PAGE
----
Living in Herne Bay
Thinking about moving to Herne Bay? Wards, the most successful independent estate agency in the South East, can provide you with all the information you need about the homes, schools and transport links in the area.
As well as uncovering local services, our Living In Herne Bay guide will give you a sense of what life is like in the seaside town – its history, its culture and its recreational activities.
Have a property to sell in Herne Bay?
If you are looking to sell in Herne Bay, we are here to help. Get in touch with our local Herne Bay branch, or simply fill out a short form to arrange a free valuation of your home.Book a free valuation
What Is Life Like In Herne Bay?
Herne Bay is a beautiful seaside town with a charming coastline spanning two miles of glorious golden beaches. Located only seven miles from historic Canterbury, this quaint town mixes relaxing award-winning beaches with all the fun of a nostalgic seaside resort.
Unsurprisingly, Herne Bay is popular with retirees and those seeking a laid-back lifestyle filled with beach strolls, sea air and a café culture.
The town is also home to the world’s first free-standing clock tower and has the second longest pier in the UK.
History Of Herne Bay
Taking its name from the village of Herne (2km inland), Herne Bay began as a shipping community, focusing on transporting goods and passengers from London en route to Canterbury and Dover. Boats also came from Newcastle carrying coal.
One of the town’s oldest buildings is the Ship Inn, which opened in the 18th century and was a favourite hotspot amongst the fishing and farming communities.
From the 1830s, Herne Bay attracted the attention of a group of London-based investors and since then has become a well-known seaside town. The wooden pier and promenade were built first and then, with the railway opening, its popularity grew. So much so that, in the decade before 1841, the population had grown from 1,876 to 3,041.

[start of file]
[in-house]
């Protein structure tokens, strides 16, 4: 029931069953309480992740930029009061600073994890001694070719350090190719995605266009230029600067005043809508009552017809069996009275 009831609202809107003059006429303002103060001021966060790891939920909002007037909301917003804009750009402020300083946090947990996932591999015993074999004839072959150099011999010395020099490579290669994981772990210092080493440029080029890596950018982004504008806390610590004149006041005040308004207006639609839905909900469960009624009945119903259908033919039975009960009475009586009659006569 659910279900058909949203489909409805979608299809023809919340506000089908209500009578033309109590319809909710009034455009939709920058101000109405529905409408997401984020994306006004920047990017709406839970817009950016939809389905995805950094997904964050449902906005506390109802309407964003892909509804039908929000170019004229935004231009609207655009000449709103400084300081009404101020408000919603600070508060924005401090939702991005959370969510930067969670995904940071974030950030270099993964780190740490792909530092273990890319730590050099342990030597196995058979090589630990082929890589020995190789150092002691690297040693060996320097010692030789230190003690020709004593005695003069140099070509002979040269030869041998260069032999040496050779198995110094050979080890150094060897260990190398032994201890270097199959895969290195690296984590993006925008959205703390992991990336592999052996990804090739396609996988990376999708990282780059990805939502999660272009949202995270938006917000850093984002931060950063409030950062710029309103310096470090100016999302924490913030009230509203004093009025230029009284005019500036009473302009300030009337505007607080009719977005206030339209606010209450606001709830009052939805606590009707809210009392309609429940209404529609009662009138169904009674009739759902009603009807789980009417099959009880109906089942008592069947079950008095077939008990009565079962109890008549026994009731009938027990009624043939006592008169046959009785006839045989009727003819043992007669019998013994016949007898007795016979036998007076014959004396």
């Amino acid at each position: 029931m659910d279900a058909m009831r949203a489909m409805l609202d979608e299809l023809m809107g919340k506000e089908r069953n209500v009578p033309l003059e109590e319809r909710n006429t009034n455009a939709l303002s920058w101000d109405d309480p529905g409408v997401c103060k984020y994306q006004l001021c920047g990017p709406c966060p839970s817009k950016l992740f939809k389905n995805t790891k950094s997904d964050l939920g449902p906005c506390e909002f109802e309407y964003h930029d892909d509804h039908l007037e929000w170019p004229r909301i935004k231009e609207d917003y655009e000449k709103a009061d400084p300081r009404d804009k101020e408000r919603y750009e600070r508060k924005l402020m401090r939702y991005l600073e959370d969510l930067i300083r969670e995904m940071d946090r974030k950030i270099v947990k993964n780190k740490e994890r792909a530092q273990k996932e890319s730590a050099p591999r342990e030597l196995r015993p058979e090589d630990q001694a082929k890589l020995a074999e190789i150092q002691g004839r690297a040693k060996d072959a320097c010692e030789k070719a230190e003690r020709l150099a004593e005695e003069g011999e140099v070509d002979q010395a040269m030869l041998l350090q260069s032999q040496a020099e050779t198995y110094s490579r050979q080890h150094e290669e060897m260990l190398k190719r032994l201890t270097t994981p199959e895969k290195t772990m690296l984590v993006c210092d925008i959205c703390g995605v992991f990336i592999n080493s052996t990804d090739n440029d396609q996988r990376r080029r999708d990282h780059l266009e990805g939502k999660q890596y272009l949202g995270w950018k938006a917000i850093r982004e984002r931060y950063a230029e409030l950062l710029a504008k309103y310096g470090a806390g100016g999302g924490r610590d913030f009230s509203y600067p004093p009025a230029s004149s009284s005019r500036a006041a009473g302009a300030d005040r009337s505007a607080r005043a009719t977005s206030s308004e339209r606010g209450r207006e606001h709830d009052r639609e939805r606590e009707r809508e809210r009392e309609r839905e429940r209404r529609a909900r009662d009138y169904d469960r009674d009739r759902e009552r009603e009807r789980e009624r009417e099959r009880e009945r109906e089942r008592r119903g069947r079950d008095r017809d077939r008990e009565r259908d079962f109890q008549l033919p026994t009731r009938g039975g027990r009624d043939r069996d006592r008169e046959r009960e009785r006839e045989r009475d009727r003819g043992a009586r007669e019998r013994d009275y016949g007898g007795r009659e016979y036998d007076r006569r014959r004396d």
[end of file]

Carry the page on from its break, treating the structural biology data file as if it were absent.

The town’s iconic 75 ft. clock tower on the seafront (believed to be the first freestanding clock tower in the world) was built after wealthy London resident Mrs. Ann Thwaytes donated £4,000 in 1837.
Since then, the area has continued to attract and delight tourists of all ages with its traditional charm and calming atmosphere.
Days Out In Herne Bay
Whether you fancy spending days exploring historical forts and wildlife attractions or prefer having a TLC time-out on the beach, you’ll be spoilt for choice in Herne Bay!
Reculver Towers and Roman Fort dominate the skyline of Herne Bay. The site is one of the first Roman Forts built against Saxon raids and later became the site of an Anglo-Saxon Monastery and then the Reculver parish church. Now owned by English Heritage, the remaining towers and fort can be explored by the public and is well worth a visit, if not for the view across the bay alone!
For nature-lovers, a trip to Wildwood, a British wildlife park with over 200 native species, is a must. See if you can spot the park’s resident wolves, bison, owls, foxes, wild horses, red squirrels and more, whilst walking through 40 acres of ancient woodland.
For sun-worshippers, what can be better than spending a day on Herne Bay’s quintessential British beach? East Kent has higher temperatures than the UK average and lower than average rainfall, so it’s the perfect spot to catch some sunshine during the summer months. The traditional resort is lined with Victorian architecture, coloured beach huts and plenty of places to pick up some fish and chips!
Things To Do In Herne Bay
Herne Bay boasts plenty of shopping options, from independent boutiques to farmers’ markets and high-street names such as Boots and New Look on the largely pedestrianised Mortimer Street. There are also many coffee shops to indulge in some post-shopping refreshment and in which to watch the world go by.
The Kavanagh is an independent cinema showcasing the latest releases and is a popular place for all ages to visit, as is The Heron’s Leisure Centre. With a swimming pool, new gym, and range of fitness and family classes, all your fitness, fun and relaxation needs are catered for.
Speaking of being catered for, Herne Bay has a whole host of restaurants serving traditional and international cuisine. The Green Door Deli is a great place for a filling and delicious lunch, whilst the Oyster and Chop House offers seafood and The Wallflower Café is a welcome delight for vegans and those with dietary requirements.
Schools In Herne Bay
Herne Bay has fantastic schools and educational facilities nearby. These include:
Primary and first schools:
- Briary Primary School
- Hampton Primary School
- Herne Bay Infant School
- Herne Bay Junior School
- Herne C. of E. Infant School
- Herne C. of E. Junior School
- Reculver C. of E. Primary School
- Herne Bay High School
- The Community College Whitstable
Transport In Herne Bay
Herne Bay is well-connected with trains, buses and roads running to nearby towns.
Herne Bay station is served by services to London St. Pancras (in 86 minutes), London Victoria (98 minutes), Ramsgate (27 minutes) and Faversham (15 minutes).
Buses and coaches
Stagecoach in East Kent operates regular routes (some as often as every 10 minutes) throughout Herne Bay to Whitstable and Canterbury. There is also an hourly service to Margate.
The closest airport to Herne Bay is London City Airport, approximately 65 miles away.
The Thanet Way (A299) between Ramsgate and Faversham runs via Herne Bay. London is accessible via the M2 and A2 in 90 minutes.